Most A/E firms lose up to $30,000 per employee each year. Yours is likely one of them.
There is a problem in the Architecture and Engineering (A/E) industry which results in billions of dollars of lost profit and added expenses. In fact, a Gartner Group study from 2010 found that up to 300 hours per employee is wasted every year as a result of this problem. At a billing rate of $100/hour, this equates to $30,000 per employee each year! If this problem only affects 50% of the industry, it still amounts to $15 billion in lost professional services annual profits. Many owners and managers of A/E firms don't realize they are one of the root causes of the problem.
The problem starts with the fact that nearly everything in the built world requires a design drawing or model before it is approved and built. This means that every one of our projects must make its way through the bottleneck that is computer aided design (CAD) and building information modeling (BIM) software. Most A/E firm owners and managers stop reading at this point because they feel they have a handle on this problem or it doesn't pertain to their firm. Most are also surprised to learn they themselves exacerbate the problem with their lack of understanding of the software's potential.
Because of its importance in the project lifecycle, A/E firms must know how to efficiently use CAD and BIM software. Unfortunately for us all, the software is complex and not as easy to use as it could (should!) be. Further, we no longer use a single software application to complete our projects; we now have suites of products to keep up with. Making matters worse, most software manufacturers release new versions annually. Together, this creates a mountain of information to keep up with. Most firms recognize these issues and acknowledge the need for CAD and BIM software training. The problem is that existing training options seldom work and are often nothing more than a waste of time and money. Why does training not work?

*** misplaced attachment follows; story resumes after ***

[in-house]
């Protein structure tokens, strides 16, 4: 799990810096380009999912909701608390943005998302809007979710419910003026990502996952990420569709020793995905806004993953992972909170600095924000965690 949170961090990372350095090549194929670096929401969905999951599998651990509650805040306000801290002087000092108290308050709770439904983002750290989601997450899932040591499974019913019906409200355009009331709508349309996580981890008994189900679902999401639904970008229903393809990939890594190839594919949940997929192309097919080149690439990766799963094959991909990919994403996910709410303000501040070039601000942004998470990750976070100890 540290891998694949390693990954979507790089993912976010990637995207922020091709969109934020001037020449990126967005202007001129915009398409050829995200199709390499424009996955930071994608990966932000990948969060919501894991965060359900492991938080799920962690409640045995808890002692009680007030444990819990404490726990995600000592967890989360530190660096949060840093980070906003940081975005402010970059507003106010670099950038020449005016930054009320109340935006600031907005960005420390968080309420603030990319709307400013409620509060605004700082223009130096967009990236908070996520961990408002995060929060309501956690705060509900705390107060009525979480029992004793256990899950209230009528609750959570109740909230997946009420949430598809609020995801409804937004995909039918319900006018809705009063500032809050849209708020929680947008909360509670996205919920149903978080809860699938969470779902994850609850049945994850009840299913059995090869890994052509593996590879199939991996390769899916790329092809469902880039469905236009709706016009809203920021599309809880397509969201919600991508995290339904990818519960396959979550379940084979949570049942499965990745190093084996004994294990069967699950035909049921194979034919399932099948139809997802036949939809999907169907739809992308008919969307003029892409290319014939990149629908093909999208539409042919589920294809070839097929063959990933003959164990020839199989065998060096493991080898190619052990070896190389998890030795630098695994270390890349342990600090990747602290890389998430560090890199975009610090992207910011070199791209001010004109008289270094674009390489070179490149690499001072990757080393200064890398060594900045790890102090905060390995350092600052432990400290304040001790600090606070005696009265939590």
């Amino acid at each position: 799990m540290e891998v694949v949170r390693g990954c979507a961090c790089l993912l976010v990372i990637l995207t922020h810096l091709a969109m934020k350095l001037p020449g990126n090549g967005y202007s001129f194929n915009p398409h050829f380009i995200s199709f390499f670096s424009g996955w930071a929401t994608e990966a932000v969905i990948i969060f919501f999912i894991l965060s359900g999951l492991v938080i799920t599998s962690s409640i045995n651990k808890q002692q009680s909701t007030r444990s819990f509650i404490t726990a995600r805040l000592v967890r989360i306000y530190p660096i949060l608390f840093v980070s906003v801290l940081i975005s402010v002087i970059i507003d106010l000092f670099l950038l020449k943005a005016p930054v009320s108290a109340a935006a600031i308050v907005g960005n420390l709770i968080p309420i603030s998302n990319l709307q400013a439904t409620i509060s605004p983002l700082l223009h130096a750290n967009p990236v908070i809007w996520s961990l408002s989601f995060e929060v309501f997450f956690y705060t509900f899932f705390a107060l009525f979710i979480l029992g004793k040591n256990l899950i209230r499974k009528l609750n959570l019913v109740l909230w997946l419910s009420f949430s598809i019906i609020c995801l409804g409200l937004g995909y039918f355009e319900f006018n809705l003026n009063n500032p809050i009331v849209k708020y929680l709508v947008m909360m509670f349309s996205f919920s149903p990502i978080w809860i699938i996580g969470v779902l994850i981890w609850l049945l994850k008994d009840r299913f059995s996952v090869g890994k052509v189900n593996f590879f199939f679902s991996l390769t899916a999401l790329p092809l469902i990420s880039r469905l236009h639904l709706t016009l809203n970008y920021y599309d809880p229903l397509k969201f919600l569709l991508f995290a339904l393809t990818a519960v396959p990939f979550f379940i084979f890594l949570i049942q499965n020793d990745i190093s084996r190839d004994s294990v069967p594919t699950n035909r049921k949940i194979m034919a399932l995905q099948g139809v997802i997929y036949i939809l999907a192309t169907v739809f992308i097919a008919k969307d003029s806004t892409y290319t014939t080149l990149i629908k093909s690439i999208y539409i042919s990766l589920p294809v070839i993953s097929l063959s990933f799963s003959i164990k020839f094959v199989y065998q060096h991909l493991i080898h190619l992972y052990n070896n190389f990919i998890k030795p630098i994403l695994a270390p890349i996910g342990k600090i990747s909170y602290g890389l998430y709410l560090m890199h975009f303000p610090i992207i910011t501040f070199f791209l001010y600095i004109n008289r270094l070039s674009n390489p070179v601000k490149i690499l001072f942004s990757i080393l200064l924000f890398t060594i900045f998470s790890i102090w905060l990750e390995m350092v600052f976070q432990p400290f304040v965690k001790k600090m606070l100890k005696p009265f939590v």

Training falls into one of three main categories, all of which have major flaws. First is self training, whereby the users receive no formal training, but rather learn from books, online forums, and YouTube videos. Most commonly, these users frequently seek out the 'power users' at your firm in an attempt to find the answers they need. In these self-help scenarios, the users struggle to find the answers to their CAD/BIM questions and when they do, who knows if it's the best answer? What's worse is that while they are looking for a solution they are not billable and neither is the power user they are pestering! The Gartner study found unstructured self training in this manner is 73% more expensive than structured training. Most A/E owners and managers realize this is no way to train their staff and they move on to the second category of training.
Live, classroom style training is the most familiar and one of the most common forms of training. Everyone who went to school understands the concept and there is a belief that it is effective for technical training. Unfortunately, this belief is wrong. Live training, typically delivered in several consecutive days fails for a number of reasons. First, its expensive. It costs a couple thousand dollars to either hire a trainer or to send your staff to a training facility. And while your staff sits in class for three days, their projects sit untouched on their desks. The lost billable time far outweighs the cost of the course. To add insult to injury, classroom style training is very ineffective at transferring knowledge. Regardless of how good the instructor is, these session amount to little more than a 3-day cram session, with users attempting to absorb vast amounts of information in a very short timeframe. To make things even worse, it's not uncommon for a user to return from training and not even have the new software installed on her computer. In the event it is installed, chances are high that her current project was not started using the new software. It's no wonder then, that the Gartner study found that knowledge retention was less than 10% six months after passing a student through a live training session. While live training continues to be popular, most A/E owners and managers and their staff are underwhelmed by the results. By itself, live training is not an effective solution.